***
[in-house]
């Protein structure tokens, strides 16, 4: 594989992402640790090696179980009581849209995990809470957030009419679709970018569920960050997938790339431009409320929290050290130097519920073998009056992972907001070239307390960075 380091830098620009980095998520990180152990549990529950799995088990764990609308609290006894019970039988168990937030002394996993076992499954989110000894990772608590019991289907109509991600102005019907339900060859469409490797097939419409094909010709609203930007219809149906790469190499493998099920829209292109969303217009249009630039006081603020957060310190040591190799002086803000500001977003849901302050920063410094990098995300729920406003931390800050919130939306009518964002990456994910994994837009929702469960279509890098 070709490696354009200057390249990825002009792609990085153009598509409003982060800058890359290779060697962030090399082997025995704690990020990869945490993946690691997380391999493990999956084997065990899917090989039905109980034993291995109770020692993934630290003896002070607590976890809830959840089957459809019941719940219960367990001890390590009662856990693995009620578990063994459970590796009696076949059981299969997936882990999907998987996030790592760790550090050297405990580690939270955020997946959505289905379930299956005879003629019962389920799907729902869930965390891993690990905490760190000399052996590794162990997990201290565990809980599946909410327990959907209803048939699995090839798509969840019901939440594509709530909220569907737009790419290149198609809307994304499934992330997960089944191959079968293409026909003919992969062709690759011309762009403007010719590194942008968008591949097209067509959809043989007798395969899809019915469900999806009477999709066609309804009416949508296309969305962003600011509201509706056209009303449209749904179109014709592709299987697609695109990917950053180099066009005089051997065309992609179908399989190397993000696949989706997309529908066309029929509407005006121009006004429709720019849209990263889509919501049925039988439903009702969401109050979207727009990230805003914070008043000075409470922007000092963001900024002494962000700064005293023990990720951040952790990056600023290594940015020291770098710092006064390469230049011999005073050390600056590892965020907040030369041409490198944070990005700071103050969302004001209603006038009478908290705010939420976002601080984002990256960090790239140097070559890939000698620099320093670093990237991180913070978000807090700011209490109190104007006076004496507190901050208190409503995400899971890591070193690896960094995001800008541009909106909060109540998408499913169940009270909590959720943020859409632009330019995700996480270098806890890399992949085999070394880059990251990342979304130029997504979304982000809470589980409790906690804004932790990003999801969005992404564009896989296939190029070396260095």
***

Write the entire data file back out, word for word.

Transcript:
[in-house]
């Protein structure tokens, strides 16, 4: 594989992402640790090696179980009581849209995990809470957030009419679709970018569920960050997938790339431009409320929290050290130097519920073998009056992972907001070239307390960075 380091830098620009980095998520990180152990549990529950799995088990764990609308609290006894019970039988168990937030002394996993076992499954989110000894990772608590019991289907109509991600102005019907339900060859469409490797097939419409094909010709609203930007219809149906790469190499493998099920829209292109969303217009249009630039006081603020957060310190040591190799002086803000500001977003849901302050920063410094990098995300729920406003931390800050919130939306009518964002990456994910994994837009929702469960279509890098 070709490696354009200057390249990825002009792609990085153009598509409003982060800058890359290779060697962030090399082997025995704690990020990869945490993946690691997380391999493990999956084997065990899917090989039905109980034993291995109770020692993934630290003896002070607590976890809830959840089957459809019941719940219960367990001890390590009662856990693995009620578990063994459970590796009696076949059981299969997936882990999907998987996030790592760790550090050297405990580690939270955020997946959505289905379930299956005879003629019962389920799907729902869930965390891993690990905490760190000399052996590794162990997990201290565990809980599946909410327990959907209803048939699995090839798509969840019901939440594509709530909220569907737009790419290149198609809307994304499934992330997960089944191959079968293409026909003919992969062709690759011309762009403007010719590194942008968008591949097209067509959809043989007798395969899809019915469900999806009477999709066609309804009416949508296309969305962003600011509201509706056209009303449209749904179109014709592709299987697609695109990917950053180099066009005089051997065309992609179908399989190397993000696949989706997309529908066309029929509407005006121009006004429709720019849209990263889509919501049925039988439903009702969401109050979207727009990230805003914070008043000075409470922007000092963001900024002494962000700064005293023990990720951040952790990056600023290594940015020291770098710092006064390469230049011999005073050390600056590892965020907040030369041409490198944070990005700071103050969302004001209603006038009478908290705010939420976002601080984002990256960090790239140097070559890939000698620099320093670093990237991180913070978000807090700011209490109190104007006076004496507190901050208190409503995400899971890591070193690896960094995001800008541009909106909060109540998408499913169940009270909590959720943020859409632009330019995700996480270098806890890399992949085999070394880059990251990342979304130029997504979304982000809470589980409790906690804004932790990003999801969005992404564009896989296939190029070396260095």